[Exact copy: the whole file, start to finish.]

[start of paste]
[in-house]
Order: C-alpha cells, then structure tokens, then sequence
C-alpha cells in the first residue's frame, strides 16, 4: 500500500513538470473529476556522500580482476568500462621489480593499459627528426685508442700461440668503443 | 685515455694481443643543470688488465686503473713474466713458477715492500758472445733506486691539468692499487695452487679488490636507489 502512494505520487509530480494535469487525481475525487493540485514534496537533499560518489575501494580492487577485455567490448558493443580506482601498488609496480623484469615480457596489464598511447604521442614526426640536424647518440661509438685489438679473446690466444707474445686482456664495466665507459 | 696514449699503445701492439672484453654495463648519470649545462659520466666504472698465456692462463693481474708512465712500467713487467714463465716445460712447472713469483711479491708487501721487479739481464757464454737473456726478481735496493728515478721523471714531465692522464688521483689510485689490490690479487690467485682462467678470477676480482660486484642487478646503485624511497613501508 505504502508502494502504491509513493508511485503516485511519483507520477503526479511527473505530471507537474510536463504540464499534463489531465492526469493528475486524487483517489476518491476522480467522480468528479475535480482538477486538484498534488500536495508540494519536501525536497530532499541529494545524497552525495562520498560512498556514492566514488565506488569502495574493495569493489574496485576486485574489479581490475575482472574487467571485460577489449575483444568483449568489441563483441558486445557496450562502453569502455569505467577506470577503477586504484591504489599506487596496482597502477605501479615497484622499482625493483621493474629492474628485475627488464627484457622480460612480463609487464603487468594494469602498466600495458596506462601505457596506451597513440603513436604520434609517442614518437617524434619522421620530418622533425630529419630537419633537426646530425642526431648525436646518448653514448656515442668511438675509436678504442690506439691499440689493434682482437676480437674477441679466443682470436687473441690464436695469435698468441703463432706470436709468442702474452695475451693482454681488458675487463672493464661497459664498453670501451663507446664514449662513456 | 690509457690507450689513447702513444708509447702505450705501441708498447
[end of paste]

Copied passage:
[in-house]
Order: C-alpha cells, then structure tokens, then sequence
C-alpha cells in the first residue's frame, strides 16, 4: 500500500513538470473529476556522500580482476568500462621489480593499459627528426685508442700461440668503443 | 685515455694481443643543470688488465686503473713474466713458477715492500758472445733506486691539468692499487695452487679488490636507489 502512494505520487509530480494535469487525481475525487493540485514534496537533499560518489575501494580492487577485455567490448558493443580506482601498488609496480623484469615480457596489464598511447604521442614526426640536424647518440661509438685489438679473446690466444707474445686482456664495466665507459 | 696514449699503445701492439672484453654495463648519470649545462659520466666504472698465456692462463693481474708512465712500467713487467714463465716445460712447472713469483711479491708487501721487479739481464757464454737473456726478481735496493728515478721523471714531465692522464688521483689510485689490490690479487690467485682462467678470477676480482660486484642487478646503485624511497613501508 505504502508502494502504491509513493508511485503516485511519483507520477503526479511527473505530471507537474510536463504540464499534463489531465492526469493528475486524487483517489476518491476522480467522480468528479475535480482538477486538484498534488500536495508540494519536501525536497530532499541529494545524497552525495562520498560512498556514492566514488565506488569502495574493495569493489574496485576486485574489479581490475575482472574487467571485460577489449575483444568483449568489441563483441558486445557496450562502453569502455569505467577506470577503477586504484591504489599506487596496482597502477605501479615497484622499482625493483621493474629492474628485475627488464627484457622480460612480463609487464603487468594494469602498466600495458596506462601505457596506451597513440603513436604520434609517442614518437617524434619522421620530418622533425630529419630537419633537426646530425642526431648525436646518448653514448656515442668511438675509436678504442690506439691499440689493434682482437676480437674477441679466443682470436687473441690464436695469435698468441703463432706470436709468442702474452695475451693482454681488458675487463672493464661497459664498453670501451663507446664514449662513456 | 690509457690507450689513447702513444708509447702505450705501441708498447